Never forget that the quality of web work, including the underlying code, is visible to all site visitors. It is vital that pages be coded well.
The link above scans a web page for common issues.
It is not a validator.
It allows you to very quickly identify the following:
- Use of deprecated HTML tags. This indicates the code on the page is either old or written by someone who is not up-to-date with their web skills
- Use of tables. Tables should only be used if there is tabular data displayed, or if the data really requires it. If you don’t see anything on the page that looks like it needs a table, the person that coded the page may not have a good understanding of divs and CSS layouts.
- Font style tags. CSS is far more powerful and most cost-effective to maintain for enhancing text.
- Use of deprecated HTML attributes. As with font style tags, these should be replaced with CSS equivalents.
- Use of inline style attributes. These may make a page very expensive to maintain.
Where possible, a link to a reference is given to help readers understand why the issue was reported.
This isn’t a comprehensive report, it can be used as a quick check for a page, to help you decide if you would like to examine the code further. The page may validate, but valid code doesn’t ensure a quality page that is cost-effective to maintain.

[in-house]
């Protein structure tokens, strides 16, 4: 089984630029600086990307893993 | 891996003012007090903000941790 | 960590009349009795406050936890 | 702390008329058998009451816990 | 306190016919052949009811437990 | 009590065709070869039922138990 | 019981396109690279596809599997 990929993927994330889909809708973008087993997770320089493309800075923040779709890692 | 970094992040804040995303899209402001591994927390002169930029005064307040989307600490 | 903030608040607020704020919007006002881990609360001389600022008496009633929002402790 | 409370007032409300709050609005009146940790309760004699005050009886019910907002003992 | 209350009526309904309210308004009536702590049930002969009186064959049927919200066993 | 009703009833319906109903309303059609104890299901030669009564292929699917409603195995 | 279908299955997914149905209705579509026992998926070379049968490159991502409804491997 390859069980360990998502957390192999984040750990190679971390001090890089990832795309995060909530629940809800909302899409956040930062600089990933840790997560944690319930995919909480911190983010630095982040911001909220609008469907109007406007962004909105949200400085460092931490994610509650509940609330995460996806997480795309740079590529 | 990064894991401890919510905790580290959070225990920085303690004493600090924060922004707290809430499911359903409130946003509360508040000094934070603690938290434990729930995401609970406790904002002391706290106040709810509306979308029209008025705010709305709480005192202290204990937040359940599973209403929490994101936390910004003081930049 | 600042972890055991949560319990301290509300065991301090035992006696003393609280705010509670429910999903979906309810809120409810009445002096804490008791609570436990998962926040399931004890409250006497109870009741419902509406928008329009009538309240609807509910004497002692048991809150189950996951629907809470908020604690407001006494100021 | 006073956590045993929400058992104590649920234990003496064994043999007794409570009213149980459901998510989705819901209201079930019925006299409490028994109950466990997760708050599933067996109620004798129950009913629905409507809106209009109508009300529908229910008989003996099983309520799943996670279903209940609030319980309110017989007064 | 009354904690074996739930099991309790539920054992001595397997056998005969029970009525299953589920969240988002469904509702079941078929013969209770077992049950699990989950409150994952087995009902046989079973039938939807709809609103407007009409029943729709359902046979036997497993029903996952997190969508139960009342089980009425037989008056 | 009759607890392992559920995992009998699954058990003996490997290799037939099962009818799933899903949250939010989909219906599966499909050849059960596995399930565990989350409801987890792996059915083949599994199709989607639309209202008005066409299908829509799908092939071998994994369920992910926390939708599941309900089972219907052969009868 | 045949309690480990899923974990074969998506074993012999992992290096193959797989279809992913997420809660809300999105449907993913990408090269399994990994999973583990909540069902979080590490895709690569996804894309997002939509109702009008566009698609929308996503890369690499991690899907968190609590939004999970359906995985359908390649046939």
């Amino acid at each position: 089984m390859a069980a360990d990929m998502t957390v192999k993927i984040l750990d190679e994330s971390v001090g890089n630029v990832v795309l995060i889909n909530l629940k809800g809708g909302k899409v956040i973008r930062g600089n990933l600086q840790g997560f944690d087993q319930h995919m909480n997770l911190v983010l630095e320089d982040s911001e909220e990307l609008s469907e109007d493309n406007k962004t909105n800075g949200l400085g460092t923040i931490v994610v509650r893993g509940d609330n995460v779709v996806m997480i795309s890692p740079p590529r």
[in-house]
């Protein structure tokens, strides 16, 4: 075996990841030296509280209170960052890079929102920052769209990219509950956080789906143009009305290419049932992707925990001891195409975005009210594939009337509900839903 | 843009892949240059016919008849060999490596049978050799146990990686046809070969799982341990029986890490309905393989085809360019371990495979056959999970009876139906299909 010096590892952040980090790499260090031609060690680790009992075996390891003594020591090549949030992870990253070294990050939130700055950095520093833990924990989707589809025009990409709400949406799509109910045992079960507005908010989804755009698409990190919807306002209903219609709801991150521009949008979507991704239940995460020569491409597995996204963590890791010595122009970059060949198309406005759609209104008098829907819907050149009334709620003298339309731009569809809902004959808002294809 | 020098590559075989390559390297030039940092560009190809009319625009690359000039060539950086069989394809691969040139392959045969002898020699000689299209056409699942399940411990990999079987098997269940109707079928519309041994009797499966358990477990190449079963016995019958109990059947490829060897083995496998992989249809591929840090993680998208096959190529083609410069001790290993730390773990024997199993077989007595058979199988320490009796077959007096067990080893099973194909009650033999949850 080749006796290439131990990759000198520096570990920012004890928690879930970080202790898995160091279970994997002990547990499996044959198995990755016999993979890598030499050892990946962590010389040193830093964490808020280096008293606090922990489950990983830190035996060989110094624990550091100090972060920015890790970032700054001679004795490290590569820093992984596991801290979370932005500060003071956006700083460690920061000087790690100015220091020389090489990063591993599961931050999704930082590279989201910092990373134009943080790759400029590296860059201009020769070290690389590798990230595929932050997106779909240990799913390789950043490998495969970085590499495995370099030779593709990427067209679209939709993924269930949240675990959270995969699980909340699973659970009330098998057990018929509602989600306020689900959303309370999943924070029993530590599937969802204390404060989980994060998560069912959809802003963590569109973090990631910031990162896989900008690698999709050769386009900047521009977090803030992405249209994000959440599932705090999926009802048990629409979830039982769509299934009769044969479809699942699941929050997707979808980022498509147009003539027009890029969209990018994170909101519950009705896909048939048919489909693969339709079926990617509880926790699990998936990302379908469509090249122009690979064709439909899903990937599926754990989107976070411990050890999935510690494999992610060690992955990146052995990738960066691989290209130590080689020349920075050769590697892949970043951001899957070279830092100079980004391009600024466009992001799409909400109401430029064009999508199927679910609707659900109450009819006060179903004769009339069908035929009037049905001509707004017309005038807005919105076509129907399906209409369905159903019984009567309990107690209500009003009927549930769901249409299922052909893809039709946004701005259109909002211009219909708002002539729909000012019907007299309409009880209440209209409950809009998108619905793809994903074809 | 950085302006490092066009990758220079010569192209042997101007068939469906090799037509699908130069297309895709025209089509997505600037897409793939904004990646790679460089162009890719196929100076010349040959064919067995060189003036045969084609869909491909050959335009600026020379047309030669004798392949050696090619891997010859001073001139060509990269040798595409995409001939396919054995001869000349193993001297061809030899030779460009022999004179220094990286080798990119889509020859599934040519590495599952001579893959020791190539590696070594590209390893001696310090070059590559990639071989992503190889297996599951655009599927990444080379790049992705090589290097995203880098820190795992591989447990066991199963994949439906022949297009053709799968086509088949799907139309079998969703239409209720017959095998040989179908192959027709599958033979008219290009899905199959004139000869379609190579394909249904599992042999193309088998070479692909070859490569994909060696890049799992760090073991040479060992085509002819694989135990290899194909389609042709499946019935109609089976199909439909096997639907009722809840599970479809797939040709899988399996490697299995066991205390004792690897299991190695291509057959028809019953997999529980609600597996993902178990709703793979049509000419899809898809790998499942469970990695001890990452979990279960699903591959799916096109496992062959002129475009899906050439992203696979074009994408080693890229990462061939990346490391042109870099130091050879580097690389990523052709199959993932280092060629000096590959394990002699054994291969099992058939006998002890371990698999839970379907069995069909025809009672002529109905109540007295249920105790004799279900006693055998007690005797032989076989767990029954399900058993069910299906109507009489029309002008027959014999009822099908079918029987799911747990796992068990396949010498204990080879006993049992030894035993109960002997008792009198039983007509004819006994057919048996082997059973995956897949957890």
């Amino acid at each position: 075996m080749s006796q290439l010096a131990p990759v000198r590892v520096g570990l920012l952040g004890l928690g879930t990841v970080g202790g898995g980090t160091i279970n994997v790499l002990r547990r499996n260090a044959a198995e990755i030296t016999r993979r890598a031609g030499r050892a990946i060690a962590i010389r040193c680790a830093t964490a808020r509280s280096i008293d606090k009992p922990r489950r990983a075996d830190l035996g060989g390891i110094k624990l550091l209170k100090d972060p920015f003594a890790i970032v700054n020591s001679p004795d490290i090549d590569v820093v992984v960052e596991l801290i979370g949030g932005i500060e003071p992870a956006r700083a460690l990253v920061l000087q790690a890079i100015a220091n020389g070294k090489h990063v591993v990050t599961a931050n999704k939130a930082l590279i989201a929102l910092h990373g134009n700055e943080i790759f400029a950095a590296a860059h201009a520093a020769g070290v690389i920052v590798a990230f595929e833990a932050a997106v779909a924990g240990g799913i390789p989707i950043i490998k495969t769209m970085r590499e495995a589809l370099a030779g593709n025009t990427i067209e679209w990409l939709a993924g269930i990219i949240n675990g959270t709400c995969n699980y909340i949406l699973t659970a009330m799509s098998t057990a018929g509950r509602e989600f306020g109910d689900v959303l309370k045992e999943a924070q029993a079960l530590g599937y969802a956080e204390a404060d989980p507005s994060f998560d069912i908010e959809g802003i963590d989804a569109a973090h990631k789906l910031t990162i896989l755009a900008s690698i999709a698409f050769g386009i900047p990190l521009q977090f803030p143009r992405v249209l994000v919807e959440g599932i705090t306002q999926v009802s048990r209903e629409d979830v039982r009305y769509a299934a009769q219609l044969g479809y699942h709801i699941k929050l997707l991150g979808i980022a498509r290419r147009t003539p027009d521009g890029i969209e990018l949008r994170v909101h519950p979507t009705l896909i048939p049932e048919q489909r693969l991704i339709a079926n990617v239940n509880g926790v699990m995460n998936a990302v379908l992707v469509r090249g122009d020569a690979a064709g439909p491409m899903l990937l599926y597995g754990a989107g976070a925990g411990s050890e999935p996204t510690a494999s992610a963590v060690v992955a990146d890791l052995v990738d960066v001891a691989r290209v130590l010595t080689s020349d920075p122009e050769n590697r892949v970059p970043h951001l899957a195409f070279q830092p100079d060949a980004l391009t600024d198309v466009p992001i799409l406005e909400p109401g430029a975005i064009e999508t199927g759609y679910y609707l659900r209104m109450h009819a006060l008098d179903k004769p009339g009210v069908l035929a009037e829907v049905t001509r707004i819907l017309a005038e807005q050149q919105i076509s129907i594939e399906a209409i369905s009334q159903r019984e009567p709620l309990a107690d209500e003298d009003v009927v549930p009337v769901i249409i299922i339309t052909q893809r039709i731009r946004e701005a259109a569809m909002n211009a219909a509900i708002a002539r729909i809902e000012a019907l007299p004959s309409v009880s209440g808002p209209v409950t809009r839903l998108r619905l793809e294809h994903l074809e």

The URL scanned is not stored, the page content/text is not stored.
If your company site is based on a complex, open-source application, it’s live, and you don’t want to put a copy on a development server - create an alternate view or access path.
Any company that does or allows development live on their own site (easy to see with errors, browser incompatibility issues, layout problems, IE conditional tags which are displayed) risks their credibility, particulary if they are in the web business.
Create an alternate access path into the application and update the skins and modules as separate components accessible only through a development path until new code has been carefully reviewed for quality. Most powerful content management systems have some method to identify a site visitor entering through a different path. You can use a second domain name, a subdomain, a different URL or port. You may also need to modify the application very slightly.
The technical team (designers, developers and engineers/backend people) should build their code off-line and outside of the application, then integrate it. Complex applications have longer load times than simple pages, and it is very easy to make a mistake that ripples through the entire page.
It may be better to take the site down for major upgrades. Doing this after hours should avoid noticeable service outages.